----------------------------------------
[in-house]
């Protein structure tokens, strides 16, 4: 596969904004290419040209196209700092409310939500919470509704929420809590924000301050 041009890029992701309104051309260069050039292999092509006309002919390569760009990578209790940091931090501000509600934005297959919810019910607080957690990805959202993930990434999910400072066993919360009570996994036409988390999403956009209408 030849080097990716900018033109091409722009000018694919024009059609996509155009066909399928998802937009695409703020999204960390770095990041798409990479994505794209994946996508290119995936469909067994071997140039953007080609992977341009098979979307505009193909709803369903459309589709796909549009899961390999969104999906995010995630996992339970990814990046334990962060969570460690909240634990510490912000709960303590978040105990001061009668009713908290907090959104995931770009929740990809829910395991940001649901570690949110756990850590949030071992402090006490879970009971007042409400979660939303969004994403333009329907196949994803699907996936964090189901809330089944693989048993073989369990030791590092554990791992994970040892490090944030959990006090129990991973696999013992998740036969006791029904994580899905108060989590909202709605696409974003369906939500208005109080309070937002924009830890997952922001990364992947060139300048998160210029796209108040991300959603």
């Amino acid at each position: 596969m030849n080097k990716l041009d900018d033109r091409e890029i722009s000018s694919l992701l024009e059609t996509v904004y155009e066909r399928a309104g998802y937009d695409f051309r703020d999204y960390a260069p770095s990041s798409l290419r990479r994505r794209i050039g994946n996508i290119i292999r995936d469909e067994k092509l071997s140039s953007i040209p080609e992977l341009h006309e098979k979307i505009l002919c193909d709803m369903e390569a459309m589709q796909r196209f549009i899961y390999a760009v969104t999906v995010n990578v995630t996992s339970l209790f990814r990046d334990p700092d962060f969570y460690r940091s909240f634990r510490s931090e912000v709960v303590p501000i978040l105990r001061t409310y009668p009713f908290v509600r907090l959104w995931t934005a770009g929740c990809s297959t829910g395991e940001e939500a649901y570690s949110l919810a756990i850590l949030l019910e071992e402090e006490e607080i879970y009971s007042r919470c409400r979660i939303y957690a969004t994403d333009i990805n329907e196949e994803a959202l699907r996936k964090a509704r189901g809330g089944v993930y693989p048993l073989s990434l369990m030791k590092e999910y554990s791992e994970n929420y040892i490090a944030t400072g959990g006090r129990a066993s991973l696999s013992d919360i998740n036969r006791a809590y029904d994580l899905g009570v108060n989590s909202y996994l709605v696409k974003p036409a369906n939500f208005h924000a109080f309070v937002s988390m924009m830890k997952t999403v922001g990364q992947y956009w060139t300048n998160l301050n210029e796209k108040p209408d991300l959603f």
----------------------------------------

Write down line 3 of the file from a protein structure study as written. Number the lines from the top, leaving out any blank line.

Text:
């Amino acid at each position: 596969m030849n080097k990716l041009d900018d033109r091409e890029i722009s000018s694919l992701l024009e059609t996509v904004y155009e066909r399928a309104g998802y937009d695409f051309r703020d999204y960390a260069p770095s990041s798409l290419r990479r994505r794209i050039g994946n996508i290119i292999r995936d469909e067994k092509l071997s140039s953007i040209p080609e992977l341009h006309e098979k979307i505009l002919c193909d709803m369903e390569a459309m589709q796909r196209f549009i899961y390999a760009v969104t999906v995010n990578v995630t996992s339970l209790f990814r990046d334990p700092d962060f969570y460690r940091s909240f634990r510490s931090e912000v709960v303590p501000i978040l105990r001061t409310y009668p009713f908290v509600r907090l959104w995931t934005a770009g929740c990809s297959t829910g395991e940001e939500a649901y570690s949110l919810a756990i850590l949030l019910e071992e402090e006490e607080i879970y009971s007042r919470c409400r979660i939303y957690a969004t994403d333009i990805n329907e196949e994803a959202l699907r996936k964090a509704r189901g809330g089944v993930y693989p048993l073989s990434l369990m030791k590092e999910y554990s791992e994970n929420y040892i490090a944030t400072g959990g006090r129990a066993s991973l696999s013992d919360i998740n036969r006791a809590y029904d994580l899905g009570v108060n989590s909202y996994l709605v696409k974003p036409a369906n939500f208005h924000a109080f309070v937002s988390m924009m830890k997952t999403v922001g990364q992947y956009w060139t300048n998160l301050n210029e796209k108040p209408d991300l959603f």